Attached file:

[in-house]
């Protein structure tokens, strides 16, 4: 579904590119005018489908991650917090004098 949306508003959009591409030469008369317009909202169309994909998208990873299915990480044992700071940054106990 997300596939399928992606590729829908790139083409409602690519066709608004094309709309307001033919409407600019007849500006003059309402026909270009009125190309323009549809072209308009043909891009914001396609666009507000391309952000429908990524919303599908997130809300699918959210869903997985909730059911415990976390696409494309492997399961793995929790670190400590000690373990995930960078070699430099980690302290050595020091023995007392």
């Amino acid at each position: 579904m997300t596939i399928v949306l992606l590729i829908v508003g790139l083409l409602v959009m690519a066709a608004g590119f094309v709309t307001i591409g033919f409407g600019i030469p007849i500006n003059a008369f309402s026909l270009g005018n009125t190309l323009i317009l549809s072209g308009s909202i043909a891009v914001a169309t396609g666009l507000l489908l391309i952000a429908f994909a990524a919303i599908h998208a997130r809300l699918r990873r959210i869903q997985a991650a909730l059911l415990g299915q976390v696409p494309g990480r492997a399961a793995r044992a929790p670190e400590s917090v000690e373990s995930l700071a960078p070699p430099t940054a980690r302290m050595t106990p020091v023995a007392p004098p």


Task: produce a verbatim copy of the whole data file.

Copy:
[in-house]
């Protein structure tokens, strides 16, 4: 579904590119005018489908991650917090004098 949306508003959009591409030469008369317009909202169309994909998208990873299915990480044992700071940054106990 997300596939399928992606590729829908790139083409409602690519066709608004094309709309307001033919409407600019007849500006003059309402026909270009009125190309323009549809072209308009043909891009914001396609666009507000391309952000429908990524919303599908997130809300699918959210869903997985909730059911415990976390696409494309492997399961793995929790670190400590000690373990995930960078070699430099980690302290050595020091023995007392």
């Amino acid at each position: 579904m997300t596939i399928v949306l992606l590729i829908v508003g790139l083409l409602v959009m690519a066709a608004g590119f094309v709309t307001i591409g033919f409407g600019i030469p007849i500006n003059a008369f309402s026909l270009g005018n009125t190309l323009i317009l549809s072209g308009s909202i043909a891009v914001a169309t396609g666009l507000l489908l391309i952000a429908f994909a990524a919303i599908h998208a997130r809300l699918r990873r959210i869903q997985a991650a909730l059911l415990g299915q976390v696409p494309g990480r492997a399961a793995r044992a929790p670190e400590s917090v000690e373990s995930l700071a960078p070699p430099t940054a980690r302290m050595t106990p020091v023995a007392p004098p």